Sorry for being so stiff but IMO it's important to use the right symbols and names for stuff when it comes to technical stuff and science. You know what you mean and I know what you mean, but a novice trying to learn about dB, dBu, dBV, mV, Pa, Hz, kHz, amperes, power, spectrum, Kelvin and yada yada it can be very confusing to see the same stuff go under different names or symbols.

Keeping to the SI-system is a wise thing IMO when it comes to engineering and science-oriented stuff.




/Peter
+1 - it's anal but useful!

deciBel - the Bel is the unit.

After all - Gb is a Giga-bit, not a Giga-byte (GB) - you'd be quite disappointed to find your computer only had 4 giga-bits of ram!
Old 30th October 2008
  #25
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Yes these things are complicated enough as it is.. and it shows in this very thread.


/Peter
Old 30th October 2008
  #26
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nosebleedaudio's Avatar
 

Quote:
Originally Posted by Audiop View Post
Yes these things are complicated enough as it is.. and it shows in this very thread.


/Peter
I was not offended, but to me there is far more incorrect info on forums than an upper/lower case thing.
But you are right, getting in the habit is another story.
My biggest problem is IM NOT a good typist, the old two finger method...
Old 30th October 2008
  #27
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Agree and in no way I meant anything ill. :-)


/Peter
Old 30th October 2008
  #28
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memphisindie's Avatar
 

What happens when you're calibrating before a session and in one channel you adjust and go over, it resets back to a lower level,,, to minus ten, no, maybe, doesn't matter where because you're not calibrating to that, but, no one ever said that a 2" was set at -10 as a standard. Wasn't even worth mentioning, but, I did.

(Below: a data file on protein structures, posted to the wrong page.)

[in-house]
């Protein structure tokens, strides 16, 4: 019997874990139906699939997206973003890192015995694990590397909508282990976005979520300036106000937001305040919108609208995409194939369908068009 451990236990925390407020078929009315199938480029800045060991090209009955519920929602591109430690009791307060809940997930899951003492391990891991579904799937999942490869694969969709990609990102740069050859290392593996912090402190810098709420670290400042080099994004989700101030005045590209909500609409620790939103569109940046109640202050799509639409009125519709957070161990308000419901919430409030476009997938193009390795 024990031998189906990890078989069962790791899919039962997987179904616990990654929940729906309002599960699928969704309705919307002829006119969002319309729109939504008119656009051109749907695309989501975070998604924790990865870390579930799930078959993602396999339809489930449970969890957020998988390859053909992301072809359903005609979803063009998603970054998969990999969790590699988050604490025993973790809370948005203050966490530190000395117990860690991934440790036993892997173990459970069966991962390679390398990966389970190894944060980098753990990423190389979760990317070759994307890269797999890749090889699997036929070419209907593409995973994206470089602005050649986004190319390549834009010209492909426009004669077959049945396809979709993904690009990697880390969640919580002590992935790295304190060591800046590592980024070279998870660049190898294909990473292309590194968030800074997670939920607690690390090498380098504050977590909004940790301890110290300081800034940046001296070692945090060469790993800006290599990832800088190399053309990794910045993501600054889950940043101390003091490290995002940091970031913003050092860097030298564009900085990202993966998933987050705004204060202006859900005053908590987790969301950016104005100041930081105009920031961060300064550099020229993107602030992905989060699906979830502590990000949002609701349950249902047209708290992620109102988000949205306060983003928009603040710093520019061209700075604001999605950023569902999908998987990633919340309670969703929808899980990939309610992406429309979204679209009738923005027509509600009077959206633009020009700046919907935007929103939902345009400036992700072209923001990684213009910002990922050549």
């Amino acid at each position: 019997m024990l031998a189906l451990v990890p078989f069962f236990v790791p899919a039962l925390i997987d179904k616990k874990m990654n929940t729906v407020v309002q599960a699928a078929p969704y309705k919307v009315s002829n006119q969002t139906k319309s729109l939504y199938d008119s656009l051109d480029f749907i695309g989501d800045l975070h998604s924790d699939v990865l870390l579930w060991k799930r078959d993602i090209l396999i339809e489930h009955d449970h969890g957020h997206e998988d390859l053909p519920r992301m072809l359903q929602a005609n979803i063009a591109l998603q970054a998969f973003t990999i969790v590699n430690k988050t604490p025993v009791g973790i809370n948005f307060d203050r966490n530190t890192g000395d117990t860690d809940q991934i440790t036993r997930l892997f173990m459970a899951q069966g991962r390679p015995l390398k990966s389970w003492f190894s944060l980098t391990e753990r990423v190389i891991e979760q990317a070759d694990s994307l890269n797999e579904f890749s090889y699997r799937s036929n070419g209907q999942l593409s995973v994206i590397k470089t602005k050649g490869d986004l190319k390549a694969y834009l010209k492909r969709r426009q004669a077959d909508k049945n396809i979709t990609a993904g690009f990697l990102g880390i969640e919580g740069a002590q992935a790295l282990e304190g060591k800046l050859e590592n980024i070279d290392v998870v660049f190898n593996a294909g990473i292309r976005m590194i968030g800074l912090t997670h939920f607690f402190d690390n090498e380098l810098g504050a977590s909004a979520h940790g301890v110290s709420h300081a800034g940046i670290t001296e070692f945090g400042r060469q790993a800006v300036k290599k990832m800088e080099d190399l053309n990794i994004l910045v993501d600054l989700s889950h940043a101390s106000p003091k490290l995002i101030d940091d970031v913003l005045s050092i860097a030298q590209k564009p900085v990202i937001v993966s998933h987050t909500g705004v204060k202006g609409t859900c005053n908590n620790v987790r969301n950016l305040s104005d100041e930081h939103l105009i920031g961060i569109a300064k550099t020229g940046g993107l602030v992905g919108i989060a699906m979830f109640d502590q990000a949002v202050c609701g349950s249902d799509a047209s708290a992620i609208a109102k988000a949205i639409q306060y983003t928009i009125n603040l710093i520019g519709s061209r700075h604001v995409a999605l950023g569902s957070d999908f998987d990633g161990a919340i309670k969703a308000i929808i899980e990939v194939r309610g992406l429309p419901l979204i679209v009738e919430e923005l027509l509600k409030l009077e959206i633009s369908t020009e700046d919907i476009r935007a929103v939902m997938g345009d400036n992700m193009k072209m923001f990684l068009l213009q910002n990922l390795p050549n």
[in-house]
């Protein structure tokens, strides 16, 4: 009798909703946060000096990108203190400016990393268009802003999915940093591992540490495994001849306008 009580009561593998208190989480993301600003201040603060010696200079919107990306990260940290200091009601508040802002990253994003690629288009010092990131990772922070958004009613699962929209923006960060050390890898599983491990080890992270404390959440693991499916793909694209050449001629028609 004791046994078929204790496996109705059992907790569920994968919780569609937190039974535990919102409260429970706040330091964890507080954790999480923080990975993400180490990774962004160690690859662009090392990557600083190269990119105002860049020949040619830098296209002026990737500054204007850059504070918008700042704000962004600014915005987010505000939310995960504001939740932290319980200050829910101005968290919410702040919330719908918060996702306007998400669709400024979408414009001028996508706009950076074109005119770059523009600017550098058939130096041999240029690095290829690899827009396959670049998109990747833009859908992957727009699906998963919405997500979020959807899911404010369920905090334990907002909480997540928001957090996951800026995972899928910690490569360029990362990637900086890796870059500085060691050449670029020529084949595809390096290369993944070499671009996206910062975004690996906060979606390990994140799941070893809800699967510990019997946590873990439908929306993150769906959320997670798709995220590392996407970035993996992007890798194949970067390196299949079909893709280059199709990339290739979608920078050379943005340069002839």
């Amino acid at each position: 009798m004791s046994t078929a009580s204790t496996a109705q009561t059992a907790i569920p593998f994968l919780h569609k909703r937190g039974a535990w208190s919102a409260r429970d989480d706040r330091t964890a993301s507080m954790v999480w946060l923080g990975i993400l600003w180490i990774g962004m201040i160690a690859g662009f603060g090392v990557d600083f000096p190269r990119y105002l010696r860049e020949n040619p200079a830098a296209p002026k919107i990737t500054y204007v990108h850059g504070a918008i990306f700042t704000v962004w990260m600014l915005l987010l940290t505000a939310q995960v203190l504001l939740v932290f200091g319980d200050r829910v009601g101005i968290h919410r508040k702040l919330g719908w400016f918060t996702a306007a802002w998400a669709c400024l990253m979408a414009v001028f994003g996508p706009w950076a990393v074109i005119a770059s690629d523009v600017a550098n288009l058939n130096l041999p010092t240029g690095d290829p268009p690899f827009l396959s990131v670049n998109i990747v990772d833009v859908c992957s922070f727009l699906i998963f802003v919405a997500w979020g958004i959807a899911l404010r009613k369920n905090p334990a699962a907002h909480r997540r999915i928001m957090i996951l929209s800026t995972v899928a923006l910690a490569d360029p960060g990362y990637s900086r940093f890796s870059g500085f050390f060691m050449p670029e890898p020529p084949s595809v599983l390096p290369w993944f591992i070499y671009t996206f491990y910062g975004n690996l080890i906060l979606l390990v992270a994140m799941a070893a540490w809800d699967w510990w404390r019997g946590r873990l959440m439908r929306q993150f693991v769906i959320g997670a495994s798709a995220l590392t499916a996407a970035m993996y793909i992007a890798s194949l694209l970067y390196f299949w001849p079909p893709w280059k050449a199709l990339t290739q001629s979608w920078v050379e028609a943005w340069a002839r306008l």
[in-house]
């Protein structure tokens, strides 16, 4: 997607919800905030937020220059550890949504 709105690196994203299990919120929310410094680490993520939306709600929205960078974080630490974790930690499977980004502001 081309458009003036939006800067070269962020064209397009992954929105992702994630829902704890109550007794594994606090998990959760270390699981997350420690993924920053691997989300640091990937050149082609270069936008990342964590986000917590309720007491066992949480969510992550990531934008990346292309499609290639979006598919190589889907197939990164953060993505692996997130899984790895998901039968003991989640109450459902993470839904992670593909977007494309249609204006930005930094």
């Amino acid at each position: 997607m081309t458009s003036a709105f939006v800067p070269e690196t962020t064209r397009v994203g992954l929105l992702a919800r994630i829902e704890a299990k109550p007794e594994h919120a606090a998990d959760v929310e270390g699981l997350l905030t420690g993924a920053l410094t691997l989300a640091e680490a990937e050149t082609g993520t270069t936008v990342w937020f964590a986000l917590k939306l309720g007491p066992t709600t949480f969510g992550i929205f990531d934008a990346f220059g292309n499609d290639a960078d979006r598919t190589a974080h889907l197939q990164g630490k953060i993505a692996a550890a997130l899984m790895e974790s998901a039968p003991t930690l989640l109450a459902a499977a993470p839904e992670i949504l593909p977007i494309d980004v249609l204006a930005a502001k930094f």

I'm naughty.
Old 30th October 2008
  #29
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FeatheredSerpent's Avatar
 

'dBvu' gets written all over the place on this forum, being ignorant, I did some reading and so is it right to say that 0dBvu is the same as saying dBv OR dBu, 'dBv' being the older way to espress it and dBu the newer?
So this common 'dBvu' is just a habit of tying the two together, because there can still be confusion with dBV, or what?
Old 30th October 2008
  #30
Quote:
Originally Posted by FeatheredSerpent View Post
'dBvu' gets written all over the place on this forum, being ignorant, I did some reading and so is it right to say that 0dBvu is the same as saying dBv OR dBu, 'dBv' being the older way to espress it and dBu the newer?
So this common 'dBvu' is just a habit of tying the two together, because there can still be confusion with dBV, or what?
dBVU is another reference - I can't remember offhand what to. VU orvolume unit are what your mixing desk shows. Not your Daw though - that uses dBFs - which is the level related to all bits on, ie full scale, and so dBFs signals are always negative (you can't have louder than full scale, and the log of a value less than 1 is negative.